Robotic Surgery Assistant
Have you ever wondered what it would be like to perform surgery? How about performing surgery without your sense of touch? Doctors do it every day with the use of robotic surgical tools. This Kinect hack adds a new level of precision to the robotics-assisted operating room.
Graduate students at the University of Washington are developing a force-feedback device for surgeons performing procedures with robotic tools. While robotics-assisted surgeries are not a new concept, there has always been a problem: Doctors using the instruments don't receive tactile feedback from their equipment. During non-robotic surgeries, doctors employ their sense of touch to guide their movements; in the minimally invasive robotic procedures, they've always had to rely on cameras.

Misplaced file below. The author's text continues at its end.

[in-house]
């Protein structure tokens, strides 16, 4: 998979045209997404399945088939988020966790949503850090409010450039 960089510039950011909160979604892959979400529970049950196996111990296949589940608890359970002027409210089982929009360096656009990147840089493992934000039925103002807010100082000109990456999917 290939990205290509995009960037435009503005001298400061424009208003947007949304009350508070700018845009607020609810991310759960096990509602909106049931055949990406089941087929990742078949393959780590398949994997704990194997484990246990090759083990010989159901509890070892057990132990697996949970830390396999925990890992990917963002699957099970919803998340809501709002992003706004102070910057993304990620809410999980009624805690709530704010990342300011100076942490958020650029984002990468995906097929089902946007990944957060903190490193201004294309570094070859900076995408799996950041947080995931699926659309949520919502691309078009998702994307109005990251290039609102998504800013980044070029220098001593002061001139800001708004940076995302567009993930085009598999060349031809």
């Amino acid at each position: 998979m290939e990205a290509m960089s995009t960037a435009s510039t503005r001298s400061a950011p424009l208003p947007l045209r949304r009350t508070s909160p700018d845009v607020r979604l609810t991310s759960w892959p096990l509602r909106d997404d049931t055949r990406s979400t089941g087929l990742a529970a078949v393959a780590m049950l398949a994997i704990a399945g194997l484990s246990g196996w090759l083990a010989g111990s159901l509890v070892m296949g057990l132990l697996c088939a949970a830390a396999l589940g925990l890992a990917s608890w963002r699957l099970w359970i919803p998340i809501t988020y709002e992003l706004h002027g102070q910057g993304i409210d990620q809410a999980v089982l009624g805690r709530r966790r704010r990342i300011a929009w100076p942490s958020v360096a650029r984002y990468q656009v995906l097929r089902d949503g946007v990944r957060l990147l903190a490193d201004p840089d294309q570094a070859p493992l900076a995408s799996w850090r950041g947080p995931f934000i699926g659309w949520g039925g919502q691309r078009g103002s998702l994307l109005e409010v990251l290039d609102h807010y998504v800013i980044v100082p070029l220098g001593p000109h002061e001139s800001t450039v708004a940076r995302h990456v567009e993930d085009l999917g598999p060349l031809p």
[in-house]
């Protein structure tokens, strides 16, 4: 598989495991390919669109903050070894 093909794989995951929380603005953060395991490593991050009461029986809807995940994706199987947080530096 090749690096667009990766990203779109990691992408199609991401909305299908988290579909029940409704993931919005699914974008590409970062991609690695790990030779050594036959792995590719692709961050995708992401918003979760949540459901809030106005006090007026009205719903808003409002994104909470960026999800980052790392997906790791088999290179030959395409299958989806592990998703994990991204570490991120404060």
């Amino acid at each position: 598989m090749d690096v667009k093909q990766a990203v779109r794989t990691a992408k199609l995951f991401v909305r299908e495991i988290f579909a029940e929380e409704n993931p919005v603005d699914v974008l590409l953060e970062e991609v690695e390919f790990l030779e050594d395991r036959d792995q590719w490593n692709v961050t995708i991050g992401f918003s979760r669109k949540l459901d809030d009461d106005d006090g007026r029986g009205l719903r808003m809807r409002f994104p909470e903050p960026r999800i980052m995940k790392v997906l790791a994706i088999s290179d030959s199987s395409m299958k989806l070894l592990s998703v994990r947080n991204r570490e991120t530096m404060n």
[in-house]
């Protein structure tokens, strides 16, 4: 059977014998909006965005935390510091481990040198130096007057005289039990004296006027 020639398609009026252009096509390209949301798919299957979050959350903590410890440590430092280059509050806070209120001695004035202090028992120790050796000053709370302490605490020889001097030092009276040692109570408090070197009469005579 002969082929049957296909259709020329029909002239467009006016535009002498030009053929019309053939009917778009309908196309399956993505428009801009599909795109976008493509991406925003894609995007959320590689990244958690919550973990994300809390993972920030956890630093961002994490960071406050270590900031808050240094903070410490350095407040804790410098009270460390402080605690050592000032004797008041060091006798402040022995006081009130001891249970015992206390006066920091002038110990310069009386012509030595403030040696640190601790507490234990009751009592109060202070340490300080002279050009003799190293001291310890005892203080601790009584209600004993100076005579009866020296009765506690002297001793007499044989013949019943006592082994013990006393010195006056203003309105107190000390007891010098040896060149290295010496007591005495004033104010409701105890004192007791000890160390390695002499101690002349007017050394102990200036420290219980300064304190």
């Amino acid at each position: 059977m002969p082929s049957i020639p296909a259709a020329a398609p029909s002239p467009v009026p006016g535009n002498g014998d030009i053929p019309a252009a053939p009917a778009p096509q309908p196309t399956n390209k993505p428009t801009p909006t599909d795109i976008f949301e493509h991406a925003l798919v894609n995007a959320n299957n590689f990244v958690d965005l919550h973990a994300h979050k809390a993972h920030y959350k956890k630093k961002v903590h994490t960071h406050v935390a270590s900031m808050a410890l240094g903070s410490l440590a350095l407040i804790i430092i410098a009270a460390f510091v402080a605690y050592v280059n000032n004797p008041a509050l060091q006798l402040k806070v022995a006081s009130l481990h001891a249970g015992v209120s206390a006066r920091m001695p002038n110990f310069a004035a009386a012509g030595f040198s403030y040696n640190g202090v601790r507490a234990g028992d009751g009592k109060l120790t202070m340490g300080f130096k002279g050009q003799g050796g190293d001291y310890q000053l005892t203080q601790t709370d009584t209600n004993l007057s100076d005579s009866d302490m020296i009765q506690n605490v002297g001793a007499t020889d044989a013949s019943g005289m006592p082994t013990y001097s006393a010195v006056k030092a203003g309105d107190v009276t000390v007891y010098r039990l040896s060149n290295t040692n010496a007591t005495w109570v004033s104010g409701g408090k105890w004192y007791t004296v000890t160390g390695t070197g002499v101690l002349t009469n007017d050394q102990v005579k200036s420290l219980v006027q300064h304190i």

This ingenious hack uses the Kinect to map virtual force fields around the vital organs of patients, preventing accidental incisions, adding a new layer of safety and providing surgeons with improved, real-time feedback as they work. In addition to advancing the field of robotic surgery, this enhancement also saves thousands of dollars, as other options are estimated to run around $50,000 [source: Dunn].
Does the thought of surgery make you squeamish? Fear not! The next hack is nothing but fun.